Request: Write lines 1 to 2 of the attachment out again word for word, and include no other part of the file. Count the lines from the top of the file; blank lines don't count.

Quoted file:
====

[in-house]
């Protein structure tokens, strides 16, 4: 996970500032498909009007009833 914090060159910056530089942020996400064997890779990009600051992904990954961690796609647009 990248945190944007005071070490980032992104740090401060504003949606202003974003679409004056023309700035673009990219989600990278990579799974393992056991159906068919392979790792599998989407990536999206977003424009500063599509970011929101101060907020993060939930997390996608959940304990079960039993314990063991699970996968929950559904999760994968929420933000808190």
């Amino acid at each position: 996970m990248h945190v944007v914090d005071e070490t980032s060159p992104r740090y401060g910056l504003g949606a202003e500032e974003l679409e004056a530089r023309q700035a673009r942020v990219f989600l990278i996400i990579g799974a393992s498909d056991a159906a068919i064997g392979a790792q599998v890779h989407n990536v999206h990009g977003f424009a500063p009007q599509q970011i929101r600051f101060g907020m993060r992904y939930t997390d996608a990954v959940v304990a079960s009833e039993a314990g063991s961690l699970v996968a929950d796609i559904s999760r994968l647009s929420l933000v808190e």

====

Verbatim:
[in-house]
């Protein structure tokens, strides 16, 4: 996970500032498909009007009833 914090060159910056530089942020996400064997890779990009600051992904990954961690796609647009 990248945190944007005071070490980032992104740090401060504003949606202003974003679409004056023309700035673009990219989600990278990579799974393992056991159906068919392979790792599998989407990536999206977003424009500063599509970011929101101060907020993060939930997390996608959940304990079960039993314990063991699970996968929950559904999760994968929420933000808190």